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The partner in late-life repartnering: caregiving expectations from an intergenerational perspective

Published online by Cambridge University Press:  10 March 2016

Chaya Koren*
Affiliation:
School of Social Work and Center for the Study of Society, University of Haifa, Haifa, Israel
Shiran Simhi
Affiliation:
School of Social Work and Center for the Study of Society, University of Haifa, Haifa, Israel
Sharon Lipman-Schiby
Affiliation:
School of Social Work and Center for the Study of Society, University of Haifa, Haifa, Israel
Saray Fogel
Affiliation:
School of Social Work and Center for the Study of Society, University of Haifa, Haifa, Israel
*
Correspondence should be addressed to: Chaya Koren, School of Social Work and Center for the Study of Society, University of Haifa, 199 Abba Khoushy Ave., Mount Carmel, Haifa 3498838, Israel. Phone: +972-54-6345876. Email: salsterk@gmail.com.

Abstract

Background:

Late-life repartnering among functionally independent adults, resulting in complex stepfamilies, has emerged with increased life expectancy, and is likely to develop further. It is perceived as a chance for renewal and autonomy, enabling a release from dependency on offspring, whereas caregiving is associated with dependency and becoming a burden on family members. Thus, the experiences of late-life repartnering and caregiving are opposites. Using a life course perspective, we explore partner caregiving expectations in late-life repartnering from the viewpoints of three generations in complex stepfamilies in Israel, a society characterized by collectivist alongside individualist familial norms.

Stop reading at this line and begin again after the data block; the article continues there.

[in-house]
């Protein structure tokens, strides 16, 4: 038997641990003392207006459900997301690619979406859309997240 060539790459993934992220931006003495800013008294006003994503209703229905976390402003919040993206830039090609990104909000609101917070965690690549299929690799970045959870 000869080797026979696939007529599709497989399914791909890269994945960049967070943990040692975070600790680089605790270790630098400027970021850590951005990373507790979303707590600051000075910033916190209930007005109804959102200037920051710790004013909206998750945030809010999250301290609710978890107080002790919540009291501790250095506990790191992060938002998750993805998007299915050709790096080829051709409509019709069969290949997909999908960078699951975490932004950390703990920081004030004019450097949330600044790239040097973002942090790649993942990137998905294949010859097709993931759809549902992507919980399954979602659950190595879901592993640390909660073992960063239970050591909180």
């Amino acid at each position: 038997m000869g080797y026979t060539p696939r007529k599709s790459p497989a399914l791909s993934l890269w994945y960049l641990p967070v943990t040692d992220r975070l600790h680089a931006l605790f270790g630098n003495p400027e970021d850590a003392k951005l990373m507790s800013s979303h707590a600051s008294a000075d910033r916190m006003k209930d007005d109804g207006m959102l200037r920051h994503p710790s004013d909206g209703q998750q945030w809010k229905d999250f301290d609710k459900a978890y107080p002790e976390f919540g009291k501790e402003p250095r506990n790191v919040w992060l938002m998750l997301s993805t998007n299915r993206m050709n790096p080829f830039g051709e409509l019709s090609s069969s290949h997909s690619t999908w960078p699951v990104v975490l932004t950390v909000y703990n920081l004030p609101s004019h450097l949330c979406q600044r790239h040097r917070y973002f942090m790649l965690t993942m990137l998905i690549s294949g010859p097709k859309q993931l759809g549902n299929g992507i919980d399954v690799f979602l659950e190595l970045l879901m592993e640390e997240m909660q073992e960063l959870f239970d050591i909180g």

Methods:

Using criterion sampling, we recruited 19 stepfamily units (38 families) of functionally independent persons who repartnered at the official retirement age or older and had offspring from a lifelong marriage that ended in widowhood or divorce. One-hundred-seven semi-structured qualitative interviews with older partners, their adult children, and grandchildren were audio-recorded and transcribed verbatim. Analysis was based on grounded theory principles and dyadic analysis adapted to families.

Results:

Two themes emerged: caregiving commitment and decision making. Issues included: influences of partner-caregiving history; chronic versus temporary caregiving situations; caregiving strengthening partner relationships and influencing stepfamily relationships, and moral dilemmas, such as what happens when fun – a motive for repartnering – is no longer possible. Could abandonment become an option?

Conclusions:

From a life course perspective, caregiving, as “on-time,” and late-life repartnering, as “off-time,” highlight the lack of norms and the need to establish normative behavior for caregiving in late-life repartnering in diverse cultural contexts along with its reservations.

Type
Research Article
Copyright
Copyright © International Psychogeriatric Association 2016 

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